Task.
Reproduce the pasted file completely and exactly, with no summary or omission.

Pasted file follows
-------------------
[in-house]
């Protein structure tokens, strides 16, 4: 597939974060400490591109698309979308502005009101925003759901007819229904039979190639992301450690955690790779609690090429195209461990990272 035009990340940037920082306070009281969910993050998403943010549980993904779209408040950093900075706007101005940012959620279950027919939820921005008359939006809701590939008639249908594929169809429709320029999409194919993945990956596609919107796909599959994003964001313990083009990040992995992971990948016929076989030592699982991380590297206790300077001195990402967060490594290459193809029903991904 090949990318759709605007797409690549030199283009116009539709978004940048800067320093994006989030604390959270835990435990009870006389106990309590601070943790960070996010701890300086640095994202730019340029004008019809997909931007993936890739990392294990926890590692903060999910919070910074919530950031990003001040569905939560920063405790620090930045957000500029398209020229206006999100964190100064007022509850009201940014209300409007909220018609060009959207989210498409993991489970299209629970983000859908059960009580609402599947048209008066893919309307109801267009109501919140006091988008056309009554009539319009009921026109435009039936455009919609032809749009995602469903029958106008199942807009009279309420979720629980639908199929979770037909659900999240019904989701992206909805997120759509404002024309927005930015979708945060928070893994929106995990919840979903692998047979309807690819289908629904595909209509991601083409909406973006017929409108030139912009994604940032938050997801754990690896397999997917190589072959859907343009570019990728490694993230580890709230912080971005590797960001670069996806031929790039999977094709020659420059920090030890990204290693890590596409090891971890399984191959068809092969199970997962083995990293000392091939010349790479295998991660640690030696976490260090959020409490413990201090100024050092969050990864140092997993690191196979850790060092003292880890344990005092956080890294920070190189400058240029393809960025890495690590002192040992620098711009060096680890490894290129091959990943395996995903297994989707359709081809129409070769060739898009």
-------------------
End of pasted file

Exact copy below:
[in-house]
């Protein structure tokens, strides 16, 4: 597939974060400490591109698309979308502005009101925003759901007819229904039979190639992301450690955690790779609690090429195209461990990272 035009990340940037920082306070009281969910993050998403943010549980993904779209408040950093900075706007101005940012959620279950027919939820921005008359939006809701590939008639249908594929169809429709320029999409194919993945990956596609919107796909599959994003964001313990083009990040992995992971990948016929076989030592699982991380590297206790300077001195990402967060490594290459193809029903991904 090949990318759709605007797409690549030199283009116009539709978004940048800067320093994006989030604390959270835990435990009870006389106990309590601070943790960070996010701890300086640095994202730019340029004008019809997909931007993936890739990392294990926890590692903060999910919070910074919530950031990003001040569905939560920063405790620090930045957000500029398209020229206006999100964190100064007022509850009201940014209300409007909220018609060009959207989210498409993991489970299209629970983000859908059960009580609402599947048209008066893919309307109801267009109501919140006091988008056309009554009539319009009921026109435009039936455009919609032809749009995602469903029958106008199942807009009279309420979720629980639908199929979770037909659900999240019904989701992206909805997120759509404002024309927005930015979708945060928070893994929106995990919840979903692998047979309807690819289908629904595909209509991601083409909406973006017929409108030139912009994604940032938050997801754990690896397999997917190589072959859907343009570019990728490694993230580890709230912080971005590797960001670069996806031929790039999977094709020659420059920090030890990204290693890590596409090891971890399984191959068809092969199970997962083995990293000392091939010349790479295998991660640690030696976490260090959020409490413990201090100024050092969050990864140092997993690191196979850790060092003292880890344990005092956080890294920070190189400058240029393809960025890495690590002192040992620098711009060096680890490894290129091959990943395996995903297994989707359709081809129409070769060739898009």